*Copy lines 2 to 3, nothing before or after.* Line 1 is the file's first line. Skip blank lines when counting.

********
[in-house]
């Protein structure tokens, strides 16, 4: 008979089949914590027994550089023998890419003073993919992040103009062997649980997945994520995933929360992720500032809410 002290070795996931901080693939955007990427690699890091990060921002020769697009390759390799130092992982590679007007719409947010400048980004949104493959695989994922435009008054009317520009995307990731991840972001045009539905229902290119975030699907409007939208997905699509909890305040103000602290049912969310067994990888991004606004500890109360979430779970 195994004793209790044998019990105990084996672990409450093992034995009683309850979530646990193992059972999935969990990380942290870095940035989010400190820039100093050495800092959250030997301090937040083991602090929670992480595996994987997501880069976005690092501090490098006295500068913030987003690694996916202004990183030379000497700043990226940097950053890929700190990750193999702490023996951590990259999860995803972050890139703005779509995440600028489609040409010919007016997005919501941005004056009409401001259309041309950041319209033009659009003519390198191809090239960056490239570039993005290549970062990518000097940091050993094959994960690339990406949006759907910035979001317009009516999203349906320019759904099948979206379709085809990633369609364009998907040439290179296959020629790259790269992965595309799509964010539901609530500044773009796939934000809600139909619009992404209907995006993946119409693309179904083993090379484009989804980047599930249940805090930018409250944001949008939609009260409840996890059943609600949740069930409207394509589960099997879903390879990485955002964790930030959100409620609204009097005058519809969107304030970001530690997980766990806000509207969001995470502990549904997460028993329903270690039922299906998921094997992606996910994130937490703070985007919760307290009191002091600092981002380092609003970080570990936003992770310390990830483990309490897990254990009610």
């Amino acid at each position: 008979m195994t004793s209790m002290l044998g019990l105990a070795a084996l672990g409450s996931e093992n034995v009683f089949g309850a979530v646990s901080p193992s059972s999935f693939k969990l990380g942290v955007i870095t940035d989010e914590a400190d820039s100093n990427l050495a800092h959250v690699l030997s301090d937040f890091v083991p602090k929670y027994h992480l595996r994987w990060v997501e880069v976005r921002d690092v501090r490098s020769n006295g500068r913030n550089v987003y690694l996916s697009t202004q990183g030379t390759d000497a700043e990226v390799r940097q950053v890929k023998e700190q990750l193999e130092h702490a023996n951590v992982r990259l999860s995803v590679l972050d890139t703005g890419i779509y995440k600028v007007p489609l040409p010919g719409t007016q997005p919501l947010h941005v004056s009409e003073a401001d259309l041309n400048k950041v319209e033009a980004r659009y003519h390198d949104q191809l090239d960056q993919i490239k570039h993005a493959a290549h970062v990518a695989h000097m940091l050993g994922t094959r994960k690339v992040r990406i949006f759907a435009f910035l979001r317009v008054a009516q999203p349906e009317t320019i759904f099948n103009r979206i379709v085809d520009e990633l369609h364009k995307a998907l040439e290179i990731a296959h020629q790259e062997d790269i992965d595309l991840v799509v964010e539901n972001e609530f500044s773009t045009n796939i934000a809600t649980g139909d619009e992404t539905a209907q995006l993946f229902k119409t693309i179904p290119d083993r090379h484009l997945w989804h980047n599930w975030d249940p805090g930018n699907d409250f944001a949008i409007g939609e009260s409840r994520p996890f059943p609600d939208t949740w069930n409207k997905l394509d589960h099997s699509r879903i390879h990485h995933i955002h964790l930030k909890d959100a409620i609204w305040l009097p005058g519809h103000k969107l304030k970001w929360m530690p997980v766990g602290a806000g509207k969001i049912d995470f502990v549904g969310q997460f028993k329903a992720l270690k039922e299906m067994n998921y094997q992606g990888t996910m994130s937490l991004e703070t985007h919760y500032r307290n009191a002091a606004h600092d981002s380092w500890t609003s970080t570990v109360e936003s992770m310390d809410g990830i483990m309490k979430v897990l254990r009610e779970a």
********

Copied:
């Protein structure tokens, strides 16, 4: 008979089949914590027994550089023998890419003073993919992040103009062997649980997945994520995933929360992720500032809410 002290070795996931901080693939955007990427690699890091990060921002020769697009390759390799130092992982590679007007719409947010400048980004949104493959695989994922435009008054009317520009995307990731991840972001045009539905229902290119975030699907409007939208997905699509909890305040103000602290049912969310067994990888991004606004500890109360979430779970 195994004793209790044998019990105990084996672990409450093992034995009683309850979530646990193992059972999935969990990380942290870095940035989010400190820039100093050495800092959250030997301090937040083991602090929670992480595996994987997501880069976005690092501090490098006295500068913030987003690694996916202004990183030379000497700043990226940097950053890929700190990750193999702490023996951590990259999860995803972050890139703005779509995440600028489609040409010919007016997005919501941005004056009409401001259309041309950041319209033009659009003519390198191809090239960056490239570039993005290549970062990518000097940091050993094959994960690339990406949006759907910035979001317009009516999203349906320019759904099948979206379709085809990633369609364009998907040439290179296959020629790259790269992965595309799509964010539901609530500044773009796939934000809600139909619009992404209907995006993946119409693309179904083993090379484009989804980047599930249940805090930018409250944001949008939609009260409840996890059943609600949740069930409207394509589960099997879903390879990485955002964790930030959100409620609204009097005058519809969107304030970001530690997980766990806000509207969001995470502990549904997460028993329903270690039922299906998921094997992606996910994130937490703070985007919760307290009191002091600092981002380092609003970080570990936003992770310390990830483990309490897990254990009610």
């Amino acid at each position: 008979m195994t004793s209790m002290l044998g019990l105990a070795a084996l672990g409450s996931e093992n034995v009683f089949g309850a979530v646990s901080p193992s059972s999935f693939k969990l990380g942290v955007i870095t940035d989010e914590a400190d820039s100093n990427l050495a800092h959250v690699l030997s301090d937040f890091v083991p602090k929670y027994h992480l595996r994987w990060v997501e880069v976005r921002d690092v501090r490098s020769n006295g500068r913030n550089v987003y690694l996916s697009t202004q990183g030379t390759d000497a700043e990226v390799r940097q950053v890929k023998e700190q990750l193999e130092h702490a023996n951590v992982r990259l999860s995803v590679l972050d890139t703005g890419i779509y995440k600028v007007p489609l040409p010919g719409t007016q997005p919501l947010h941005v004056s009409e003073a401001d259309l041309n400048k950041v319209e033009a980004r659009y003519h390198d949104q191809l090239d960056q993919i490239k570039h993005a493959a290549h970062v990518a695989h000097m940091l050993g994922t094959r994960k690339v992040r990406i949006f759907a435009f910035l979001r317009v008054a009516q999203p349906e009317t320019i759904f099948n103009r979206i379709v085809d520009e990633l369609h364009k995307a998907l040439e290179i990731a296959h020629q790259e062997d790269i992965d595309l991840v799509v964010e539901n972001e609530f500044s773009t045009n796939i934000a809600t649980g139909d619009e992404t539905a209907q995006l993946f229902k119409t693309i179904p290119d083993r090379h484009l997945w989804h980047n599930w975030d249940p805090g930018n699907d409250f944001a949008i409007g939609e009260s409840r994520p996890f059943p609600d939208t949740w069930n409207k997905l394509d589960h099997s699509r879903i390879h990485h995933i955002h964790l930030k909890d959100a409620i609204w305040l009097p005058g519809h103000k969107l304030k970001w929360m530690p997980v766990g602290a806000g509207k969001i049912d995470f502990v549904g969310q997460f028993k329903a992720l270690k039922e299906m067994n998921y094997q992606g990888t996910m994130s937490l991004e703070t985007h919760y500032r307290n009191a002091a606004h600092d981002s380092w500890t609003s970080t570990v109360e936003s992770m310390d809410g990830i483990m309490k979430v897990l254990r009610e779970a």